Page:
Over the last few days we have surveyed the first of the four potential medieval bloomery sites to be investigated this year. This is at Ghyll Head, an undulating wooded stream gully descending steeply into the east side of Windermere.
The sloping topography and dense vegeatation made the survey particularly challenging, but Holly from the Lake District National Park did sterling work on Monday with the strimmer and managed to clear a swathe across the site. That left the pungent reek of wild garlic to assault our nostrils for the next few days.
This particular site consists of a relatively large mound of iron slag which spreads down the steep slope on the north side of the stream and just above the main road running along the east side of the lake. There are several possible building or working platforms evident near the spoil mound where the individual furnaces and bellows may have been placed, and adjacent to these the stream has been enclosed by a large retaining wall. This may have been the base for a water wheel that could have been used to power the site. Simple medieval period bloomery sites consist of at least one spoil mound of iron slag ‘bloom’ and would each have each had one or more small furnaces with hand powered bellows to process the raw iron ore. Water-powered sites are thought to be later in date and were more complex in form and could fire the furnace to a much higher temperature.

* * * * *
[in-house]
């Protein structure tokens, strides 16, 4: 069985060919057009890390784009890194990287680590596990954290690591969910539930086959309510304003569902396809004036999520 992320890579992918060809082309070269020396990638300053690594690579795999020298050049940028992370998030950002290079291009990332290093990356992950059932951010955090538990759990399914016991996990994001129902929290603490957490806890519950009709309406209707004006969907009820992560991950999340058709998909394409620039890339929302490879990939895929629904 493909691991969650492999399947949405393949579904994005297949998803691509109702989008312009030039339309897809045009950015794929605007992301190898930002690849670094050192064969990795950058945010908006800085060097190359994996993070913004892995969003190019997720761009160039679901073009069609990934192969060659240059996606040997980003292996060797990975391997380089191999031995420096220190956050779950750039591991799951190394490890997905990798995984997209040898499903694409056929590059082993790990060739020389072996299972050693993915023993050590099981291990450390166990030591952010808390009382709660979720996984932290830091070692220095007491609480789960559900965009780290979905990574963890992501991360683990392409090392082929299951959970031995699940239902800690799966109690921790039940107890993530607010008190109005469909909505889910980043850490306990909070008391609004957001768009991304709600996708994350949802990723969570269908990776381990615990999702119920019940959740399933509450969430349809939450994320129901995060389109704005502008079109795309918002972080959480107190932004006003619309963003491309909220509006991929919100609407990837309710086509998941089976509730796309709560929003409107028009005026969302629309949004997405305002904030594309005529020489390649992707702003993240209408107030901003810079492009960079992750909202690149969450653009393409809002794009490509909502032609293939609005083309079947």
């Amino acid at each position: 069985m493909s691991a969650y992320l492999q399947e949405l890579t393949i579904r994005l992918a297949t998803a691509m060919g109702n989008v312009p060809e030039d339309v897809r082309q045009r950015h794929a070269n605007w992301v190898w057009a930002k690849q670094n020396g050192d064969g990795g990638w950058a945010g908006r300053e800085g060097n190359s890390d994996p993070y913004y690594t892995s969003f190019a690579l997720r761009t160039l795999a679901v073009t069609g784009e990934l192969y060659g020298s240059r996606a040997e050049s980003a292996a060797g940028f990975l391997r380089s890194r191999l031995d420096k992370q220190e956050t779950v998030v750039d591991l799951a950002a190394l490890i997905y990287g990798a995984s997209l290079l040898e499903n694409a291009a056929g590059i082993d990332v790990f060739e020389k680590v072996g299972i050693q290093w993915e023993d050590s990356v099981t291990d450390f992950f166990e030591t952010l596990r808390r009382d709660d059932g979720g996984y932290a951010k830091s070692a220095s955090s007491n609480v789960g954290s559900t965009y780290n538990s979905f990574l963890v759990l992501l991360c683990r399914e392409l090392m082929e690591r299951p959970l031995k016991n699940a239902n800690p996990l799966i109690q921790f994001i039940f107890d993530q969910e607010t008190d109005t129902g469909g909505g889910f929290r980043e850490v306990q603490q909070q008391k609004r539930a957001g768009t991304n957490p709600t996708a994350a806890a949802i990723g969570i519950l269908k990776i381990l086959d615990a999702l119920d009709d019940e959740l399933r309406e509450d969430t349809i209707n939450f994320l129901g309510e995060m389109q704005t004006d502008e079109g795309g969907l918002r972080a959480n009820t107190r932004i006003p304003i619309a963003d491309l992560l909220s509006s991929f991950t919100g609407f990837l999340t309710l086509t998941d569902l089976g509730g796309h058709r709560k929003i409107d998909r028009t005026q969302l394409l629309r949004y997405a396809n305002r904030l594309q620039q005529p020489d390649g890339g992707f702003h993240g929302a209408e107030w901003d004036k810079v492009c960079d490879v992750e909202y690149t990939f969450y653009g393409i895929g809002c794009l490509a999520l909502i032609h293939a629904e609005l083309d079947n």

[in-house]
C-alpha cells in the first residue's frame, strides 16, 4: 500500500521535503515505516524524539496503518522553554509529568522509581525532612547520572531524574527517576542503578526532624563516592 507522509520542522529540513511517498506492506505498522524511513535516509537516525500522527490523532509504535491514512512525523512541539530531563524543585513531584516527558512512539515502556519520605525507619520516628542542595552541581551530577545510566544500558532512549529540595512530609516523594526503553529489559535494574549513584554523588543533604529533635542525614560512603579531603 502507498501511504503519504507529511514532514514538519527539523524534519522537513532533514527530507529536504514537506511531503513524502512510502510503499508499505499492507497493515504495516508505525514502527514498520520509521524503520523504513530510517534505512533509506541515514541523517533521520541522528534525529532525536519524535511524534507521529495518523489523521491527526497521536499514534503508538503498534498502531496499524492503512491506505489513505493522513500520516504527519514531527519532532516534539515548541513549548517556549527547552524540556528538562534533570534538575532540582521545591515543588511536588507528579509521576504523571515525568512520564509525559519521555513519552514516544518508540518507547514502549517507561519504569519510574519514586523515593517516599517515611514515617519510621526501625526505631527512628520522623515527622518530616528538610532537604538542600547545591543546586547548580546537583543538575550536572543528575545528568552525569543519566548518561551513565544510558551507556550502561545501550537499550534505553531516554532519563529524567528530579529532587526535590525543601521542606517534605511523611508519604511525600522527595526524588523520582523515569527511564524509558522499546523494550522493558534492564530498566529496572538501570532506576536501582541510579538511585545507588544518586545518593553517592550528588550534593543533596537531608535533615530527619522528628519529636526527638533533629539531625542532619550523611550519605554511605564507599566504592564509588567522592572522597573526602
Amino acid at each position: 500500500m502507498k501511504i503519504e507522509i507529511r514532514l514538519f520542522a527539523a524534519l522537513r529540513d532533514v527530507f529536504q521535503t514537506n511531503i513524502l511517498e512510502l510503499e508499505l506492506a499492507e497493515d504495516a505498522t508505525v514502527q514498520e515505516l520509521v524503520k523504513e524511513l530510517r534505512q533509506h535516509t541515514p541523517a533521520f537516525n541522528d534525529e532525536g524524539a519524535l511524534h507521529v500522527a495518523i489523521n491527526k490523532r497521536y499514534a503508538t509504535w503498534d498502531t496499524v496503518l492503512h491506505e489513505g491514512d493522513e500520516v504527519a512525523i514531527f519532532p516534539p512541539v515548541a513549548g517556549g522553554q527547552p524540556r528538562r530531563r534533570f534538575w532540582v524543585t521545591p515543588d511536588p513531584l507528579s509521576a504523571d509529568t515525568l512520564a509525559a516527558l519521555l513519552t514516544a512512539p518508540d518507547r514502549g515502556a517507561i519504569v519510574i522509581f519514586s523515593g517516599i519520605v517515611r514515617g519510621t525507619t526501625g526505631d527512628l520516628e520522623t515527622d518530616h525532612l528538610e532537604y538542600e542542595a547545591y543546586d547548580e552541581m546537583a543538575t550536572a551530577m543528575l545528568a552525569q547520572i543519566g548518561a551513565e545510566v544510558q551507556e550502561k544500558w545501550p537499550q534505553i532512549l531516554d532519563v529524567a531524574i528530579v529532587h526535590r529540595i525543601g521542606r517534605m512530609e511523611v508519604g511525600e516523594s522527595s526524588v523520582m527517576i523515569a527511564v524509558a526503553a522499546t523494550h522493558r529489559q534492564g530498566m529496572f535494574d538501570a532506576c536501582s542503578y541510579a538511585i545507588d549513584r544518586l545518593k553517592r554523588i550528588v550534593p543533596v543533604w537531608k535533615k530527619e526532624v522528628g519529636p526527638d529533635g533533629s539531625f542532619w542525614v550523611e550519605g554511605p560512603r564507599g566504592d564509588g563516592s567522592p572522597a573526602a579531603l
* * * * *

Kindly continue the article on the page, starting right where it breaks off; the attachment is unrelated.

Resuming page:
The interpretation of this site purely from the surface evidence is particularly complex as immediately adjacent to it there is a large dam and the site of a much later bobbin mill. It may be that many of the features recorded at the bloomery are related to this later site.
The site is probably going to be subject to geophysical survey next week so this should highlight the sub-surface extent of the site (and possibly where any furnace was) and any features not visible above ground. We will then be taking a secure sample for radiocarbon dating.